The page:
Monday, August 3, 2009

This I Believe...

I got this idea from the essay series on NPR. I got to thinking about what I believe in and realized that my beliefs have changed drastically over the course of the last 2 or 3 years. When I ended my marriage, I believed it was my choice, and therefore my destiny, to not feel passion.

Feeling passion and fiery about things has always been a way of life for me. When I find a food I like, I eat it every day for weeks. When I find a movie I like, I watch it enough to repeat the character's dialogue. When I love a book, I'll read it over and over until it falls apart in my hands (at which point, I go out and buy a brand spanking new copy and repeat the process). I come from a rather opinionated family who talks, lectures and argues their points ad nauseum. I laughed too loud, cried too hard, felt pain too deeply.

For about a year after Ex moved out, I focused solely on making sure my daughter adjusted to her new life. She was never particularly close with Ex, but when their scheduled overnight visits came around, I wanted her to have a good time with him. I used what time she spent with Ex to heal. I went to the movies by myself, ate in restaurants while staring out the window, took long walks while contemplating my next move.

After 3 or 4 months of this (ok, ok, it was more like 9 or 10 months), I began to miss excitement. A friend of mine declared me "fun deprived" and told me I needed to get out more often. "But I go out!" I declared. She explained that I needed to find passion again. Not just with a man, but for my life, for food, books and music and for being a human in a complex world.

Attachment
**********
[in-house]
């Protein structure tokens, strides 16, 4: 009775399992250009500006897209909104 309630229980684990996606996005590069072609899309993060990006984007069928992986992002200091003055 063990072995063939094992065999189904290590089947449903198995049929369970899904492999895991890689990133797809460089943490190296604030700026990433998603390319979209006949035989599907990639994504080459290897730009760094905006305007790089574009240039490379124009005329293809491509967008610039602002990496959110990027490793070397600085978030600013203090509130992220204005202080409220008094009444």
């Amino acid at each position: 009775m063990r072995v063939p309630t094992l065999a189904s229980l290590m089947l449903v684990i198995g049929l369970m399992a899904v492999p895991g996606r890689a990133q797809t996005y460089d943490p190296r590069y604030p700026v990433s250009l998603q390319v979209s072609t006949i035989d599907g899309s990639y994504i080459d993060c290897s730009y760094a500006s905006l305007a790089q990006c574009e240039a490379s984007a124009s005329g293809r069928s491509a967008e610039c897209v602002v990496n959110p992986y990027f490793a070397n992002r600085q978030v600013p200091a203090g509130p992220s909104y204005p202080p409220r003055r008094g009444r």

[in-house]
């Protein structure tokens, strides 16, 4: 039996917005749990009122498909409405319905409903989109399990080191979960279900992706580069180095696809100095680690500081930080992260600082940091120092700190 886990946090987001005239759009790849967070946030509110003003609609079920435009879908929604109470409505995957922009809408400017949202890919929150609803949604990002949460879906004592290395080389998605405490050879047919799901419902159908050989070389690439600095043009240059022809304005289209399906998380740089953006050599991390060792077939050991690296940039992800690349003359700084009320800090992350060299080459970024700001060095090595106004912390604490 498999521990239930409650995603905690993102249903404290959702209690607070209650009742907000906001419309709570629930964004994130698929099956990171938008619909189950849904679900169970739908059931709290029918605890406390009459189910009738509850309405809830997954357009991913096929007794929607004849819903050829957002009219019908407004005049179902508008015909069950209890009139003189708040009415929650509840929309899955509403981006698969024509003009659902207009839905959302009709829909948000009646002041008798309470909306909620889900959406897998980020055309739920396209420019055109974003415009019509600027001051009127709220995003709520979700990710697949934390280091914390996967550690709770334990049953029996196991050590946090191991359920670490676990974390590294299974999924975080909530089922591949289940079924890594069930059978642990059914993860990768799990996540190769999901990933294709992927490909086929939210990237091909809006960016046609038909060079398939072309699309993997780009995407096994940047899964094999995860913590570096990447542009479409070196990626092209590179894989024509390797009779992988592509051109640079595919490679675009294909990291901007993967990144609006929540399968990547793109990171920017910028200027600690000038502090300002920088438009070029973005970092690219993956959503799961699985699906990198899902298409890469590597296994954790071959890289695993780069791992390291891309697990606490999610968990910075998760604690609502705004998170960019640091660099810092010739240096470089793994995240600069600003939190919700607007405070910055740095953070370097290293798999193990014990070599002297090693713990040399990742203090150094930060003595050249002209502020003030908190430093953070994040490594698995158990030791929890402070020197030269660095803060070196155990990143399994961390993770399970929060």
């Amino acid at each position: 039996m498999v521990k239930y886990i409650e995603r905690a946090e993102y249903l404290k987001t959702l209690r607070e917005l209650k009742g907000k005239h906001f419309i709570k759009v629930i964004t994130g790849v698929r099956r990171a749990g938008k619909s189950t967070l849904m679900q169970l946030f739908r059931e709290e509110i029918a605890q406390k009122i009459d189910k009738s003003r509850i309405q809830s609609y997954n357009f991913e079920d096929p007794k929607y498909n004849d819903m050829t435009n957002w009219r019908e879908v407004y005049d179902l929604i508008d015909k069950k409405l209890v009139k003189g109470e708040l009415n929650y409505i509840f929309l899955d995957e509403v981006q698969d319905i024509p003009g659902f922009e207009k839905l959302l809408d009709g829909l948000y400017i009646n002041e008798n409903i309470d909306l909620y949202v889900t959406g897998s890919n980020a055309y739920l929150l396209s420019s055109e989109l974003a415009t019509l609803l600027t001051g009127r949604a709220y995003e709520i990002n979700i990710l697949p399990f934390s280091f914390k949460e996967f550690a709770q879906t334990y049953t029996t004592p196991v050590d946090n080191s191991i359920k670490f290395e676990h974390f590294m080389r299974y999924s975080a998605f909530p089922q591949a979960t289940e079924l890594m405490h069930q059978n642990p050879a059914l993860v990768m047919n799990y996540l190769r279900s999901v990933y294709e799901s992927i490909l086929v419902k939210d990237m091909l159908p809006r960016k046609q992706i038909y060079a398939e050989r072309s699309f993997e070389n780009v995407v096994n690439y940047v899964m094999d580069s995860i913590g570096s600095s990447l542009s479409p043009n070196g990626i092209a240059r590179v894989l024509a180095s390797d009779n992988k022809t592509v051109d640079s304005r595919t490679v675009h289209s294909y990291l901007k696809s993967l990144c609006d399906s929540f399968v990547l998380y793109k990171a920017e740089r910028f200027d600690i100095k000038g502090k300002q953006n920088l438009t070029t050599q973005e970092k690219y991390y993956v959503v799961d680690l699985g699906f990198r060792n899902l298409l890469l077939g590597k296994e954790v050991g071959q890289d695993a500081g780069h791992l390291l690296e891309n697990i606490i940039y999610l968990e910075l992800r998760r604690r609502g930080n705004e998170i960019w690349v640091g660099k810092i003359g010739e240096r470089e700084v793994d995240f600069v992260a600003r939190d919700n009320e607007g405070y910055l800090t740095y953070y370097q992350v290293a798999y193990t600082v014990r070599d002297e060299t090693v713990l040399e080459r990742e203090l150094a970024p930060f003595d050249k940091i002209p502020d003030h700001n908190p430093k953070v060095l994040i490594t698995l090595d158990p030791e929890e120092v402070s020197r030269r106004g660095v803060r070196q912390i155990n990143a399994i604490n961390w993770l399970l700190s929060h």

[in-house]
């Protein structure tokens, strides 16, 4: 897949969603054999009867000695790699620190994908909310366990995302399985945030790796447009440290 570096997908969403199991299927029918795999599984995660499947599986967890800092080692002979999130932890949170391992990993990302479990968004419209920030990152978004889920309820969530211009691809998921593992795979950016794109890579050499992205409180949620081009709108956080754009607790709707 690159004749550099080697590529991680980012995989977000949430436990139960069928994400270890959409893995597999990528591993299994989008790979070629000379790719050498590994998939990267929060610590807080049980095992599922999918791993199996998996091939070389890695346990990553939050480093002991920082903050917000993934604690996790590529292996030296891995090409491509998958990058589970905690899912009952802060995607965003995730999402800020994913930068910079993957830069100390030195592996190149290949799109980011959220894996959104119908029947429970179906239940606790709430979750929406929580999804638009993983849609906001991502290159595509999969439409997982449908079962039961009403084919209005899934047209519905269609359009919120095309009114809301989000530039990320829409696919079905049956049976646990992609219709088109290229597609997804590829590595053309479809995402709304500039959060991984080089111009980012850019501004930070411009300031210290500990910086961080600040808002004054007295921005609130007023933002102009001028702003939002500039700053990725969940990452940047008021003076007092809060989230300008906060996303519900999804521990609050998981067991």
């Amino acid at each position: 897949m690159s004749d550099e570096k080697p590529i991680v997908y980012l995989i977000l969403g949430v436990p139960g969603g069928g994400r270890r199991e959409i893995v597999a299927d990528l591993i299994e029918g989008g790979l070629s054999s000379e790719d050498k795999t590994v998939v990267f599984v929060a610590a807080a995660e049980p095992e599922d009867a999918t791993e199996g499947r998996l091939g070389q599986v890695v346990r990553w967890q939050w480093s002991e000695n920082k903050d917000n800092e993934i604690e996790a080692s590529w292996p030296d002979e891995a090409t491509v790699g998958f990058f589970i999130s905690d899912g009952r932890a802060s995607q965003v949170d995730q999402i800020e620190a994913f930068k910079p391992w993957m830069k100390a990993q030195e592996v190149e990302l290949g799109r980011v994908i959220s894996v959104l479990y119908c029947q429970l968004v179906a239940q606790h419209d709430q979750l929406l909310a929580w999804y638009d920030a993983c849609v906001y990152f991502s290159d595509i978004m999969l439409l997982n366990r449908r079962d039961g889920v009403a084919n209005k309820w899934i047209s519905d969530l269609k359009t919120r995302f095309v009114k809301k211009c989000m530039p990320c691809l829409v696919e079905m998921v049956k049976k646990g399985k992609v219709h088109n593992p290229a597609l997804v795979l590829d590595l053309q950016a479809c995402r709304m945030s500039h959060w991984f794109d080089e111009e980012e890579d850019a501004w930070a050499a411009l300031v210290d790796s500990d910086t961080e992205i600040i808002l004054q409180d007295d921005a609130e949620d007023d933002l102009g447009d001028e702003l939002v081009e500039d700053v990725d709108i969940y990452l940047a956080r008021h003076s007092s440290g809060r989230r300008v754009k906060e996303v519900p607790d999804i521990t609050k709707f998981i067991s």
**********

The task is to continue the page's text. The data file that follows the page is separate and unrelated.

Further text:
My friend is a genius.

I needed to stop existing. I slowly "came to life" again. When I did go out on dates, I became more choosy. I didn't eat the same thing over and over. I felt passion for my life again.

As I look back, I had a happy childhood. I had 2 loving parents (who, by the way, still love each other after 40 years) and although we weren't rich by any stretch of the imagination, I was given opportunities that few of my friends had. Maybe it's because I am an only child and maybe it's because my parents were the first in their families to attend college and knew there were amazing things out there to discover. I went to college and finished without student loan bills. I spent 7 months in Germany and traveled to 5 different countries while I was there. I had an amazing support system when I was planning my wedding and when I gave birth.

So, in a nutshell, this is what I believe. Passion should be a way of life. Don't just go through the motions. Dance in the produce section of the supermarket if a good song comes on. When you kiss someone, mean it. When you hug a friend, linger an extra second so that person knows you really care. When you scratch a dog, use 2 hands and don't stop till they smile. Go ahead, laugh too loud!!

Passion isn't always about's about living a meaningful life, paying it forward, replenishing your reserves, coloring with crayons (by the way, it's perfectly ok to go outside the lines) and surrounding yourself with love.

Wednesday, February 25, 2009

Some Guidelines on How to be a Good Grown-Up